The UK Government measures fiscal policy on the basis of public sector finance measures which exclude the temporary effects of financial interventions made by the Government. These interventions began in 2007/08, as a response to the financial crisis, and have resulted in a number of banking groups being brought temporarily into the public sector.
This section of the bulletin provides statistics which include the temporary effects of the financial interventions, so as to allow the temporary impact of financial interventions to be monitored and to provide context to the measures which exclude the temporary effects of financial interventions. More information on the background to these different measures and how they methodologically differ can be found in the section on ‘Excluding and including financial interventions’.
The 2011/12 public sector net borrowing including the temporary effects of financial interventions is £96.8 billion which is £28.2 billion lower than the equivalent figure excluding the temporary effects of the financial interventions.
The lower net borrowing for the measure including the temporary effects of the financial interventions is in large part due to the public sector banking groups, collectively, having a significant current budget surplus rather than a deficit. That is to say, under National Accounts recording rules, the public sector banking groups have an income in current receipts which is greater than their current expenditure.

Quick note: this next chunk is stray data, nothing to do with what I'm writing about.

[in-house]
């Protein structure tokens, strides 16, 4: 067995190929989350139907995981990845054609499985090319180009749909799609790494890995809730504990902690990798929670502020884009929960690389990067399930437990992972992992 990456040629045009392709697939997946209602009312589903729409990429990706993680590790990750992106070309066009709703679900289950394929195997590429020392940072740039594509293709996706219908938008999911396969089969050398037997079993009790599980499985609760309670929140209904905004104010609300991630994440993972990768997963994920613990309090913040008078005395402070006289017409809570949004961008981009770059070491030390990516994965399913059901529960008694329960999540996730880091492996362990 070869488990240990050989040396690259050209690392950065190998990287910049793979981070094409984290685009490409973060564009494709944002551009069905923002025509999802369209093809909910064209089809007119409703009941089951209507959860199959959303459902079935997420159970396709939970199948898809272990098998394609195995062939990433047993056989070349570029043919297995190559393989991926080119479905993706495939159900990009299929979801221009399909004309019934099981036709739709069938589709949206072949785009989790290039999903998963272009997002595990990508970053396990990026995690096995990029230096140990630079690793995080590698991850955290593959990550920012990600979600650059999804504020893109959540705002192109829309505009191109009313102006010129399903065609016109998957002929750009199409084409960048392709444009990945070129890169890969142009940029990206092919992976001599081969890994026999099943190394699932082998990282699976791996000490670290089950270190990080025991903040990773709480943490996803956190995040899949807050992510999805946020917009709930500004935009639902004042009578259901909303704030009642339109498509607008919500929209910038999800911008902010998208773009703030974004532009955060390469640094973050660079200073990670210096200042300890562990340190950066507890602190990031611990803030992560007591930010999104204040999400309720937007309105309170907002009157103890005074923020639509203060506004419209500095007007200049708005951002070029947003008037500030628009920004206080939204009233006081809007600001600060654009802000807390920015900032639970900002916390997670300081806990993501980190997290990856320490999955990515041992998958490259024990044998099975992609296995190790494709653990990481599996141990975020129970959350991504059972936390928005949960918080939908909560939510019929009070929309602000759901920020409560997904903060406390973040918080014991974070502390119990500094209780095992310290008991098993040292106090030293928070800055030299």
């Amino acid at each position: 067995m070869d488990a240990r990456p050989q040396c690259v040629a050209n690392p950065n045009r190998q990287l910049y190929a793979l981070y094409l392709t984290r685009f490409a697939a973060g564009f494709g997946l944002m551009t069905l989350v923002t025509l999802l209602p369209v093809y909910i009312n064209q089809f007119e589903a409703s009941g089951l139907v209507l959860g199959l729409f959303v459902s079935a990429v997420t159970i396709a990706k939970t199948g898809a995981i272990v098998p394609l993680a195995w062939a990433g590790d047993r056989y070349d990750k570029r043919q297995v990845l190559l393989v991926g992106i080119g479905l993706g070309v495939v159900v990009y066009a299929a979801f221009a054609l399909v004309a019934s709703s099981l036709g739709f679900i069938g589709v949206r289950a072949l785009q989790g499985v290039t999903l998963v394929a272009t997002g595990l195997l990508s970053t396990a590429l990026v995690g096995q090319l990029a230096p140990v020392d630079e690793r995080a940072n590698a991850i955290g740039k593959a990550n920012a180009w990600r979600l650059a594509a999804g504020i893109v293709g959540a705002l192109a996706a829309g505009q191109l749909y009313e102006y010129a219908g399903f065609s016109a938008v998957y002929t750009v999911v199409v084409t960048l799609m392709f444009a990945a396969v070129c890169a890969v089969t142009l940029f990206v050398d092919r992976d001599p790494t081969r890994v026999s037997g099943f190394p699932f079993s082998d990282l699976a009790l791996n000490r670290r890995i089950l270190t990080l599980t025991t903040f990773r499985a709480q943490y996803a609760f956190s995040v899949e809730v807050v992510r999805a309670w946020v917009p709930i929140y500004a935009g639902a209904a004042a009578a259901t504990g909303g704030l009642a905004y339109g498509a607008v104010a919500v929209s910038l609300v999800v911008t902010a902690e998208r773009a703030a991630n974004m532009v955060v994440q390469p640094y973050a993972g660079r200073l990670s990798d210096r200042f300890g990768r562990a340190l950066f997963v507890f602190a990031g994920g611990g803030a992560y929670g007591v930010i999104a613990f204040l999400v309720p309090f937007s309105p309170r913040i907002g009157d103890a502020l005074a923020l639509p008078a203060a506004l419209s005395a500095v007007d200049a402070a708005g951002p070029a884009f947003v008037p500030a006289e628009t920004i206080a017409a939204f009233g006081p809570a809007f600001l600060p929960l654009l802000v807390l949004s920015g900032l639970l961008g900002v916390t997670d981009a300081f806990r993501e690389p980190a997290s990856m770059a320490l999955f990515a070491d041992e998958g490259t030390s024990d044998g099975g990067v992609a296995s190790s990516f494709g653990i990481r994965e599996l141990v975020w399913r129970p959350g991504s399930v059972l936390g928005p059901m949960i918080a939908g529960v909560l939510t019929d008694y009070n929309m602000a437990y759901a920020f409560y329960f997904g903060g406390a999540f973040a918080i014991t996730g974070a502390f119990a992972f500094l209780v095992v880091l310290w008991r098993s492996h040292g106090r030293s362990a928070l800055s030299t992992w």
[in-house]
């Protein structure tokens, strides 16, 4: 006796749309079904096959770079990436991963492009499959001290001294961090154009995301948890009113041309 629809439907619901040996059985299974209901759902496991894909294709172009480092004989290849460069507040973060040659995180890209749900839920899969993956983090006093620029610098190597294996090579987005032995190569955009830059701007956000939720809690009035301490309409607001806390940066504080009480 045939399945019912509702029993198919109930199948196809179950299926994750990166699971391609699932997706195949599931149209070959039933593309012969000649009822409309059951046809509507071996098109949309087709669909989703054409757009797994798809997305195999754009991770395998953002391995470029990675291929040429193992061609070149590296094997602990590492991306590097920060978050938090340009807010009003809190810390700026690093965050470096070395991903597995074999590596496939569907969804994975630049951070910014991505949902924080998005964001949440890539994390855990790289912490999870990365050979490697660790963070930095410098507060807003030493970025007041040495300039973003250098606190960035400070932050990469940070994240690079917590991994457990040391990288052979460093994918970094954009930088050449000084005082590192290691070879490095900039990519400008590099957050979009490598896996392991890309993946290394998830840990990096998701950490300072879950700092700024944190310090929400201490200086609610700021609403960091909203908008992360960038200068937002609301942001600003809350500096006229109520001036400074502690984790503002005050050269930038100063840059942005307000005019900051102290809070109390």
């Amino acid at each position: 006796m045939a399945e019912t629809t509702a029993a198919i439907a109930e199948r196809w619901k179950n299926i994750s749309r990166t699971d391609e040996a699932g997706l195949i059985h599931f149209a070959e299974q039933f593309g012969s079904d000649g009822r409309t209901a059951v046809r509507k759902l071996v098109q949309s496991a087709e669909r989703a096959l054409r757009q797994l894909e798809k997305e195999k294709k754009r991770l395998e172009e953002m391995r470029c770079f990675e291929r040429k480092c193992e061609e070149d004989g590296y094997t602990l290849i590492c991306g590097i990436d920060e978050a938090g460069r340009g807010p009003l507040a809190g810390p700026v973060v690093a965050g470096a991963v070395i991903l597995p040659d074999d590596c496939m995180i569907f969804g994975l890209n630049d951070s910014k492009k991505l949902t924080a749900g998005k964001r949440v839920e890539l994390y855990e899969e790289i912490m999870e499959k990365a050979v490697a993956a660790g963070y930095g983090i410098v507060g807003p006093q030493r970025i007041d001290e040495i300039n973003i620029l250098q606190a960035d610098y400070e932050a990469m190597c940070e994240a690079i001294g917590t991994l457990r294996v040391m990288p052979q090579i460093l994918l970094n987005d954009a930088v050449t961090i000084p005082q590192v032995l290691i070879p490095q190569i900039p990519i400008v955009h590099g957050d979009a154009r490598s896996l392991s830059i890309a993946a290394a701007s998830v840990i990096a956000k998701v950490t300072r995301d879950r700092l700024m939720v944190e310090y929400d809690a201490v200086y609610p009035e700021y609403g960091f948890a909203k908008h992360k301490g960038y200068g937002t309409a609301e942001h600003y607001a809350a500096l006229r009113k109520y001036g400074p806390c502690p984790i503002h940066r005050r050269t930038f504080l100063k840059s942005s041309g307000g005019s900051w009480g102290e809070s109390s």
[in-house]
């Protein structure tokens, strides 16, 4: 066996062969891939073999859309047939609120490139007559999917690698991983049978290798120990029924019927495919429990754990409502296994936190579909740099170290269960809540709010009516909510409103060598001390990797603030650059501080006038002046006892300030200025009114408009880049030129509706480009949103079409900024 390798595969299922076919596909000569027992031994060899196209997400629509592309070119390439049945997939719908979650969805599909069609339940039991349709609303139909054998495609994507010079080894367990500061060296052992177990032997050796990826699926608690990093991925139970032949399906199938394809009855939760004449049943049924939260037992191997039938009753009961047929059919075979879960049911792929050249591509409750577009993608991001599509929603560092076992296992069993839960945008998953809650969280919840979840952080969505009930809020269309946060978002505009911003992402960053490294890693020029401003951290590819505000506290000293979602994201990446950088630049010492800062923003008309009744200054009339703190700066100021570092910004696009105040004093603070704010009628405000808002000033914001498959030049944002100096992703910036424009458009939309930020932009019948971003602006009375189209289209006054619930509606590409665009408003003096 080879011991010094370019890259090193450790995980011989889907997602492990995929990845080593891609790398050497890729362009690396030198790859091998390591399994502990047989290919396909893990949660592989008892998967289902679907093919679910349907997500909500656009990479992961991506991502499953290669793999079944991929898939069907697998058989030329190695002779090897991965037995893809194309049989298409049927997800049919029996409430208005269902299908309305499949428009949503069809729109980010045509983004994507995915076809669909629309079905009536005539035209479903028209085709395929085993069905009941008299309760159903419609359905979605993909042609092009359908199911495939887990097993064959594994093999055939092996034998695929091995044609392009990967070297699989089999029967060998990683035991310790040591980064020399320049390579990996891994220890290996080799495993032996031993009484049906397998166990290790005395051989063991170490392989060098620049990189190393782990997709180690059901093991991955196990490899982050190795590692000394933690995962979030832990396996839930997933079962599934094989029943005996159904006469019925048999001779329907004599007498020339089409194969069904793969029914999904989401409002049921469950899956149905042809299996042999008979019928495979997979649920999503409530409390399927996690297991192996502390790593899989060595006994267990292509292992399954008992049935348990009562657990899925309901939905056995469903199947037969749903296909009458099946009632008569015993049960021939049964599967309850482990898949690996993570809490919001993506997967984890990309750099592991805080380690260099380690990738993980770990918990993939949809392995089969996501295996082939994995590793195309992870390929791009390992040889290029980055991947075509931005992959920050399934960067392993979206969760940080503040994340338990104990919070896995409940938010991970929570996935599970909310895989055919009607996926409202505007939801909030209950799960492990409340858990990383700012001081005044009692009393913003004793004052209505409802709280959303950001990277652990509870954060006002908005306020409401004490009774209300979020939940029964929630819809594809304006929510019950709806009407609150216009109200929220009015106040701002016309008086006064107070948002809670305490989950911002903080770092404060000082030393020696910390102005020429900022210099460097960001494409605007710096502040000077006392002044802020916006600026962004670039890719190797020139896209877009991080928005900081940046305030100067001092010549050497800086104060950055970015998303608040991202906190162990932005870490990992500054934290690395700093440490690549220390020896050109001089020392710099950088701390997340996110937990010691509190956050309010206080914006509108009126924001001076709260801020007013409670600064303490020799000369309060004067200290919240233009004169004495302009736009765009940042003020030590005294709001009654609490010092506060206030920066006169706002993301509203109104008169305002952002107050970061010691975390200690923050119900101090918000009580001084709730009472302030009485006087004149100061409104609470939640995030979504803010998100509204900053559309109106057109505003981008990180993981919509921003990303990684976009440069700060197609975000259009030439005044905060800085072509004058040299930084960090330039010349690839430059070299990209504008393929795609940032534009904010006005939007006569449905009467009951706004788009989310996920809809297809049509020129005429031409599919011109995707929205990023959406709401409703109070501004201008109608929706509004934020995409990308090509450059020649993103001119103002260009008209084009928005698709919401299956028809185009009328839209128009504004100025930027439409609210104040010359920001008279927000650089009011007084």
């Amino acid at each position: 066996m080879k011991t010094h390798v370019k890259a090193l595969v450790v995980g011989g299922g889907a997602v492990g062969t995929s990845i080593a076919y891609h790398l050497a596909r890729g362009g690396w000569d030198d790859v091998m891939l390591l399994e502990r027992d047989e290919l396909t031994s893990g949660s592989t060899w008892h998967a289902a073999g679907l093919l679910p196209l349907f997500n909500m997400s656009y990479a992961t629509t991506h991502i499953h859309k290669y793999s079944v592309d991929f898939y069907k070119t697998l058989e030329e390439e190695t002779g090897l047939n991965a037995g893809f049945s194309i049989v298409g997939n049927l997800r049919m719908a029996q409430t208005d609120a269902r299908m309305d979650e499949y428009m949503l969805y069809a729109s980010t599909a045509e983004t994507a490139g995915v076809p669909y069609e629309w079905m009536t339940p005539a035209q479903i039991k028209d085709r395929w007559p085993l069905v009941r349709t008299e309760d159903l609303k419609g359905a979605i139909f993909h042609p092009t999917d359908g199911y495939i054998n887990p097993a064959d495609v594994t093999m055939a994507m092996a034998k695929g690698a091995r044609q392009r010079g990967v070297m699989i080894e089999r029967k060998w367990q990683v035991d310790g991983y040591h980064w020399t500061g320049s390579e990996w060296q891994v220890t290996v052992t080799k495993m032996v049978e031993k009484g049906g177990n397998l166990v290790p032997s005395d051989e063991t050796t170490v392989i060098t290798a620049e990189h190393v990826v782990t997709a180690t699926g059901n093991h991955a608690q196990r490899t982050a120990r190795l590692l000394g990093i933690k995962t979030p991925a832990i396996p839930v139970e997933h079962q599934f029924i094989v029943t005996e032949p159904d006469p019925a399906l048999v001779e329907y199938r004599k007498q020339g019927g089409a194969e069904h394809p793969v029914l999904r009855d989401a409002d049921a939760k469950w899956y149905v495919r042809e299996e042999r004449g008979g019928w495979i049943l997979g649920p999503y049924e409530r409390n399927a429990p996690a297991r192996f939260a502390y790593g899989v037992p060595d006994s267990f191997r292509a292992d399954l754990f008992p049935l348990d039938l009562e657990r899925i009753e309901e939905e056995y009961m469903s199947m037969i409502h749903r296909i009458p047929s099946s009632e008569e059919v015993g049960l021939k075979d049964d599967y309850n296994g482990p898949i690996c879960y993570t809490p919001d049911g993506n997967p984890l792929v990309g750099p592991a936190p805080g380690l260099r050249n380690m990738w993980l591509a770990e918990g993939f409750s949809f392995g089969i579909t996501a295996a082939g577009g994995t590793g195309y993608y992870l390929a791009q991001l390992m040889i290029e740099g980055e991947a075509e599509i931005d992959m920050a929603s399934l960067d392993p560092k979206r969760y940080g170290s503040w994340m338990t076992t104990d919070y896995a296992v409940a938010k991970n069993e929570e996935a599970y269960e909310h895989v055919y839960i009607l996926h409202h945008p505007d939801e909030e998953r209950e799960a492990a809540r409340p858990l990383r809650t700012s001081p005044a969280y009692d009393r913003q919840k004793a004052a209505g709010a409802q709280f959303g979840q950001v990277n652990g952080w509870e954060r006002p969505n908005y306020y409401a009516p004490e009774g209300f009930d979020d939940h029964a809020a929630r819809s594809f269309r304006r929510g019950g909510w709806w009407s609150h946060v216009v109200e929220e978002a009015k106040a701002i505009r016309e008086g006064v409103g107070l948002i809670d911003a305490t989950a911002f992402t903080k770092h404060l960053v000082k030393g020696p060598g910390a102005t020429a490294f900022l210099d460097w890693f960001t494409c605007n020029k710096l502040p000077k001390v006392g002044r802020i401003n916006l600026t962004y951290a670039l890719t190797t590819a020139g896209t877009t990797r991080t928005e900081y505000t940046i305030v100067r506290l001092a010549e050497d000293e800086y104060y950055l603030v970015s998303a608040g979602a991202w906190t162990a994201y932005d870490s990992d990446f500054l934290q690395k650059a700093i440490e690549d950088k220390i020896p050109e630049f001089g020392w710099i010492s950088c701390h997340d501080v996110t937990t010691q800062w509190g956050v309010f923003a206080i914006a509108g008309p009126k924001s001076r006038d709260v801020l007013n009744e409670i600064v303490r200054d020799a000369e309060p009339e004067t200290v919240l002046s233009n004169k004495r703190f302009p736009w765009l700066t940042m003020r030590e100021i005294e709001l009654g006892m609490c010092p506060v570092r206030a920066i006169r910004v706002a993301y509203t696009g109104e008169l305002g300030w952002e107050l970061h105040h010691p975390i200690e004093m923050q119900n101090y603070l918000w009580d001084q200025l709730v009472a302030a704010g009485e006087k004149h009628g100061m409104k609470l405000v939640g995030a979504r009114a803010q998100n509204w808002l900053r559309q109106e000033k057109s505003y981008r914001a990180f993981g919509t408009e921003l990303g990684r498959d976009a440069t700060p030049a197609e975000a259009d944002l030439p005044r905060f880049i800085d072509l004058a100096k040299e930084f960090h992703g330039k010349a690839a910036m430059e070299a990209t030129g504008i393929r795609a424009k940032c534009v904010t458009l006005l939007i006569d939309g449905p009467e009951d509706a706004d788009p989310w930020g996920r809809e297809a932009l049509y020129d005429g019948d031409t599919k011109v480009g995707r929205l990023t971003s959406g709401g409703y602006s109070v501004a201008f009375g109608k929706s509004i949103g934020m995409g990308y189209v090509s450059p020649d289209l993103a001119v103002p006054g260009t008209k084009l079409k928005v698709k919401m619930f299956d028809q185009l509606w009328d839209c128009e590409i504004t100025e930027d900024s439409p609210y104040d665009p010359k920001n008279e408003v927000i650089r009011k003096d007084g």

|July||April – July|
|PS Current Budget3||3.6||6.4||-2.8||-32.4||-20.2||-12.2|
|PS Net Investment4||1.8||1.4||0.4||-22.6||4.8||-27.3|
|PS Net Borrowing (PSNB)5||-1.8||-4.9||3.1||9.8||24.9||-15.1|
|PS Net Debt (PSND)6||2,147.4||2,239.7||-92.3||:||:||:|
|PS Net Debt as a % of annual GDP||136.6||147.4||-10.8||:||:||:|
Including the temporary effects of the financial interventions has a large impact on public sector net debt. The public sector net debt including the temporary effects of the financial interventions, at the end of July 2012 was £2,147.4 billion (136.6 per cent of GDP), this compares to a public sector net debt excluding the temporary effects of financial interventions of £1,032.4 billion (65.7 per cent of GDP).
The net debt for the measure including any temporary effects of the financial interventions is so much higher than PSND ex as it includes the net debt of the public sector banking groups. Net debt is defined as all financial liabilities minus liquid assets (see ‘Net debt’ section for more background).